I missed the attachment parenting segment on BBC Breakfast, incidentally, because I was in bed with my baby. Anyway, with all the interest about it on Twitter, I thought I better catch it the second time around. I braced myself, expecting talk of these AP hippy weirdos who are making life harder for themselves, ruining their children and judging everyone else.
Actually, I was surprised. I didn’t hate it. It could have been better but it could have been a heck of a lot worse. I don’t think it drew out anything particularly new or interesting about the topic. Maybe it’s not as “controversial” as the presenters claimed it is?
Well, from the vox pops it started with, they covered the standard negativity toward attachment parenting. One man called that level of physical closeness fine at a year but not at three. One woman with a very young baby said she wouldn’t be able to handle it because she needed to go back to work. Another laughed at the idea of breastfeeding for three years because, personally, she felt you should stop when they have teeth. The last woman agreed that parents should give their children more time but not necessarily physically.
So, how’s that for balance? If this is indeed a reflection of what the public thinks of attachment parenting then all it really shows is that it’s shrouded in misconceptions. Children don’t suddenly become independent at a year but the way attachment parenting manifests itself over time naturally changes. Many AP mothers do go back to work, although admittedly Dr William Sears (a major advocate of this parenting style) isn’t that encouraging of it. If you’ve only breastfed for two to three months then it’s unsurprising that three years sounds too long. You struggle to imagine it. Physical closeness is important (very important) but it’s not everything.
The segment had been introduced earlier in the programme with the question: “How easy is it to cut out bottles, cots and buggies?” I smiled. How did the human race survive before them? The question also makes it sound as though they’re bad habits, which they aren’t necessarily. Breastfeeding is the natural, normal way to feed mammalian babies but some times things go wrong, especially in a society like ours which is chronically unsupportive of mothers, and bottles may have a place. Can you be an attachment parent and bottle feed? Of course. But it may change the way you bottle feed. You’re more likely to hold your baby close while feeding, for instance.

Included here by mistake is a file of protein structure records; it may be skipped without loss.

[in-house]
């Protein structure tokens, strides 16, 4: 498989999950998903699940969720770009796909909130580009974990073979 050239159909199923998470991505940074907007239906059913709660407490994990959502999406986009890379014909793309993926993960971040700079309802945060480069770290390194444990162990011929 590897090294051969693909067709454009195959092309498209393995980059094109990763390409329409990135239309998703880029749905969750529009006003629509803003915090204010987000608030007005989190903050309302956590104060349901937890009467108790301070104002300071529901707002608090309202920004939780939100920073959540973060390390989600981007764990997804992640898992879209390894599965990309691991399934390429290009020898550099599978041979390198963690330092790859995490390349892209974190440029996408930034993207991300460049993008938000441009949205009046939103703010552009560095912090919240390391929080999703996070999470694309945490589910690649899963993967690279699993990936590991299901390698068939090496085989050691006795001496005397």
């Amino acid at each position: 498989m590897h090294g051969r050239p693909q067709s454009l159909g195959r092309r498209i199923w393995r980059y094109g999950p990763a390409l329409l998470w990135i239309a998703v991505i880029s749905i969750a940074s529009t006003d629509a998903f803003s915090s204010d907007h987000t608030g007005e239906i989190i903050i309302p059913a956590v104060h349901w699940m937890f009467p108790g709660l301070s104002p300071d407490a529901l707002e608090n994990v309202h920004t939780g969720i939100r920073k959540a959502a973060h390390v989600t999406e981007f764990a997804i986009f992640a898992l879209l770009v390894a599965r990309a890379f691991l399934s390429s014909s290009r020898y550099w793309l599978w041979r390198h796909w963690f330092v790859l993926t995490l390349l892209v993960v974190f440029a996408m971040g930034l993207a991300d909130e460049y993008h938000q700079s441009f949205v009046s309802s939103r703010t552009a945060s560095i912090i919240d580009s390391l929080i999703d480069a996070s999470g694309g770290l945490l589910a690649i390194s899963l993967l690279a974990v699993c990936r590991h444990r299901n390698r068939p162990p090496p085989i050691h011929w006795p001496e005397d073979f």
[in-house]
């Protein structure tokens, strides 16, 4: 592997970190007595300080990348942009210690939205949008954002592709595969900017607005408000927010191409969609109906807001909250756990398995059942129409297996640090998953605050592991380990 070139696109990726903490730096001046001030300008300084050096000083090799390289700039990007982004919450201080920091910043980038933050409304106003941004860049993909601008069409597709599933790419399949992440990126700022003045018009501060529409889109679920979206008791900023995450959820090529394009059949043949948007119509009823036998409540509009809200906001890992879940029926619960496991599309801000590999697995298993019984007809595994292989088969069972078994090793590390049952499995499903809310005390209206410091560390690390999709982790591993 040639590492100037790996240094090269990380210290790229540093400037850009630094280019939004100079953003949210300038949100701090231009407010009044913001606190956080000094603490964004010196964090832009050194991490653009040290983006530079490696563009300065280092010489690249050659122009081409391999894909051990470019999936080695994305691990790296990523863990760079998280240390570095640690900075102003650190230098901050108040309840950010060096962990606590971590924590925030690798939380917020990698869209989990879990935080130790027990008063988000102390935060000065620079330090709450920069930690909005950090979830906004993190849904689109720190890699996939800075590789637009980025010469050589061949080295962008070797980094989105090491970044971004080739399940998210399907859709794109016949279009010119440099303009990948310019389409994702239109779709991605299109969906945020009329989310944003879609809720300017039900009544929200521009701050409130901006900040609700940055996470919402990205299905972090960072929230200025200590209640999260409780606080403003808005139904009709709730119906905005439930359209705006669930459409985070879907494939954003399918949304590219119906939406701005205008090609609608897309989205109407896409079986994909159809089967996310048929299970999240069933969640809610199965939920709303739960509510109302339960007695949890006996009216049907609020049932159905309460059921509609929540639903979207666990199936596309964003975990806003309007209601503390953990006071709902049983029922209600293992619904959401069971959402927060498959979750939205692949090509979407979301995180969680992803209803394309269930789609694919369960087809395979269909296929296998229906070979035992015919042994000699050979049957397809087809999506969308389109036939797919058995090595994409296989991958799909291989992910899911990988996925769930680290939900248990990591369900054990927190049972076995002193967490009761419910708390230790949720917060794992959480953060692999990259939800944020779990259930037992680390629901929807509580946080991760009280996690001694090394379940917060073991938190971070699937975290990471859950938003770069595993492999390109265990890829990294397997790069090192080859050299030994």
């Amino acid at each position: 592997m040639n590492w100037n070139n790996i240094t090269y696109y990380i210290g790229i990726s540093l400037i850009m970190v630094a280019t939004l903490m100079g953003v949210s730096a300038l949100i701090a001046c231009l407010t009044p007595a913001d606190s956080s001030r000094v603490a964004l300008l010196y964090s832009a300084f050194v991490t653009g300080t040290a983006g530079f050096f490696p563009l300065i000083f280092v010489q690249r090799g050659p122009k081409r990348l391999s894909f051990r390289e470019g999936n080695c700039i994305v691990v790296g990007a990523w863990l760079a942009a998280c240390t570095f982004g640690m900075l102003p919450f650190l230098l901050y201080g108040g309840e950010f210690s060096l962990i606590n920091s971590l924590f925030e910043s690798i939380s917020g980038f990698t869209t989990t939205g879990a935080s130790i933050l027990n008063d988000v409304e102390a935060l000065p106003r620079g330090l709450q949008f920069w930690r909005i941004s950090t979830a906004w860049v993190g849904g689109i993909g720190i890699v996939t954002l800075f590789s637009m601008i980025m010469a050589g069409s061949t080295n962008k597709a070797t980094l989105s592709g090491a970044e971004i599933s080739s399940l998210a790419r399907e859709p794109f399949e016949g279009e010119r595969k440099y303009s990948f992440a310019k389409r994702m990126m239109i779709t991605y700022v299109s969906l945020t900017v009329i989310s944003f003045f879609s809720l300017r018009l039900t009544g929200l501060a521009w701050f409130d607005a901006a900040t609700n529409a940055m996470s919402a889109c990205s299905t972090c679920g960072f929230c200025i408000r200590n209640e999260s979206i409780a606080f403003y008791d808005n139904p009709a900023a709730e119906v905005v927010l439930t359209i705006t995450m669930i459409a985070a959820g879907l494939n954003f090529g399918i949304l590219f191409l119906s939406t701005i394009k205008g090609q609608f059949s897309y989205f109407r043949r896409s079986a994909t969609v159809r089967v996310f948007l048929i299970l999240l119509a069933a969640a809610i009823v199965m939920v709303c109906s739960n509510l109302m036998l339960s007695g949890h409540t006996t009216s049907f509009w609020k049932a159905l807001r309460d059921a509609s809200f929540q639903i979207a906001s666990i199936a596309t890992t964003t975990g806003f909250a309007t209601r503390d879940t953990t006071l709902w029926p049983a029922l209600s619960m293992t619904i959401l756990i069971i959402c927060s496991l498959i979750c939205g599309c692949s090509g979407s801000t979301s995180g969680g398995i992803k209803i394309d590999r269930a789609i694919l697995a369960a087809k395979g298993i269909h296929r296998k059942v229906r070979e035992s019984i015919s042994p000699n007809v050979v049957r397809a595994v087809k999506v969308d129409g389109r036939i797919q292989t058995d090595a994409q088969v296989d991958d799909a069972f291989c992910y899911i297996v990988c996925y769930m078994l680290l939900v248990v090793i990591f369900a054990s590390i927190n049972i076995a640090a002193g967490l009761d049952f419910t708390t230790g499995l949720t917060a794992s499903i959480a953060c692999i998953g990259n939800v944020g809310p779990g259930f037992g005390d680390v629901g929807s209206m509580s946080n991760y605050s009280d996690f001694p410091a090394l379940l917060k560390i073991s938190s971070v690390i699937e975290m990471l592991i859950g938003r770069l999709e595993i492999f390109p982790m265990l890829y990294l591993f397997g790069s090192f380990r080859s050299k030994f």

The psychologist on BBC Breakfast, David Holmes, was surprisingly positive about attachment parenting, admitting that he saw the benefits even if there wasn’t much research to back it up (ahem, there is research but, of course, parenting – not just AP – is a hazy area).
He worried though that although the goal of AP is to introduce children to the world in a way that leads to confidence and independence that some attachment parents use it to keep their children needing them. These self-indulgent parents he’s talking about though? I mean, I’ve not done a study or anything. But I’ve yet to meet one.
The mum on the show (ed. I found out later it was Della Hyde) explained that breastfeeding to two years and beyond is a recognised guideline of the WHO and the NHS. Well, I think the NHS says a year and beyond but she’s right about the WHO.
In fact, I’m a little uncomfortable about putting breastfeeding with discussions of attachment parenting at all. Although I believe that a lot of AP principles are important, I worry putting breastfeeding on a list makes it seem as if it’s only for people who parent in a certain way instead of the way that the human race is designed to feed its young, regardless of parenting style.
This point raised concerns about how breastfeeding might affect a father’s ability to bond with his children. The mum pointed out that this was offensive to bottle feeding mothers as it suggests that without breastfeeding you can’t develop a strong bond with your child. I’d just add that breastfeeding can significantly help the process due to hormonal exchange, prolonged physical contact and the fact that it makes you stop for a bit to chill with your child. However, it certainly doesn’t mean you won’t bond if you don’t breastfeed.
The only ones obsessed with a list seemed to be the show’s producers and presenters. They’d come up with their catchy “3 B’s” – “breastfeeding, bed sharing and baby carrying”. They were surprised when the mum admitted that she’s not bed sharing with any of her children right now because she’s pregnant and they’re too wriggly. What? You mean you can have boundaries, that you can be flexible?
I thought she came across really well, showing that there was a balance to her lifestyle and that attachment parenting isn’t about ticking boxes, it’s about being responsive to your children’s needs while finding solutions that fit the whole family.
I also loved that they recognised that her son Will is an independent child. This is something that surprises people about Talitha, actually. She is confident and happy when we’re out and about (unless unwell or tired). Yet people often expect her to be clingy because we are so attached.
This segment reaffirmed to me why I prefer the term “natural parenting” to “attachment parenting” (though I have issues with any parenting label). A label lends itself too easily to a set of rules and parenting, like any relationship, doesn’t thrive that way. But the idea of pursuing “natural” parenting, to me, is about being responsive, gentle, instinctive and not doing anything that feels wrong. (See The Mule’s post Babies don’t need ‘Attachment Parenting’ but they do need ‘Responsive Parenting’)
I could go a step further and say that my natural parenting framework as a Christian is to think about the way that God parents me. He is slow to anger, never abandons me and loves me unconditionally. The details of how that translates into life with Talitha is something I’ve got to work out day by day.